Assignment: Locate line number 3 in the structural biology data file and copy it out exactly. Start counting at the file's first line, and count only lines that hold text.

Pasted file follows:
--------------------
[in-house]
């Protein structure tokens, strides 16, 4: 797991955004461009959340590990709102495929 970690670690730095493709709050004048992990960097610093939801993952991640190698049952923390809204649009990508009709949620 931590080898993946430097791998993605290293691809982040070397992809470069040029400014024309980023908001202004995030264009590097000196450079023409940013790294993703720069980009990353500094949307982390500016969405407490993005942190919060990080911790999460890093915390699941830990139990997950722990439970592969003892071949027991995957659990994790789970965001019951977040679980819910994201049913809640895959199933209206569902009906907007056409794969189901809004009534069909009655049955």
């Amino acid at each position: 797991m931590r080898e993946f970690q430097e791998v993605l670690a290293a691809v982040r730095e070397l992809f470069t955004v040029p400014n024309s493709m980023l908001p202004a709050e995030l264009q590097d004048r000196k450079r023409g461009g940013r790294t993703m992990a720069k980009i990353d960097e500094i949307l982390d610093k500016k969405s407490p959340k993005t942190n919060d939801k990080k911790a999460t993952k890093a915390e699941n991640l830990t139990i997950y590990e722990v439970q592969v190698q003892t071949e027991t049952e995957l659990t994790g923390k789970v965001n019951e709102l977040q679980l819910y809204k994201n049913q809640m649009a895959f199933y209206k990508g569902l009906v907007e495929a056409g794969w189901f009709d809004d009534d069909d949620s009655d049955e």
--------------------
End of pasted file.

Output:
């Amino acid at each position: 797991m931590r080898e993946f970690q430097e791998v993605l670690a290293a691809v982040r730095e070397l992809f470069t955004v040029p400014n024309s493709m980023l908001p202004a709050e995030l264009q590097d004048r000196k450079r023409g461009g940013r790294t993703m992990a720069k980009i990353d960097e500094i949307l982390d610093k500016k969405s407490p959340k993005t942190n919060d939801k990080k911790a999460t993952k890093a915390e699941n991640l830990t139990i997950y590990e722990v439970q592969v190698q003892t071949e027991t049952e995957l659990t994790g923390k789970v965001n019951e709102l977040q679980l819910y809204k994201n049913q809640m649009a895959f199933y209206k990508g569902l009906v907007e495929a056409g794969w189901f009709d809004d009534d069909d949620s009655d049955e």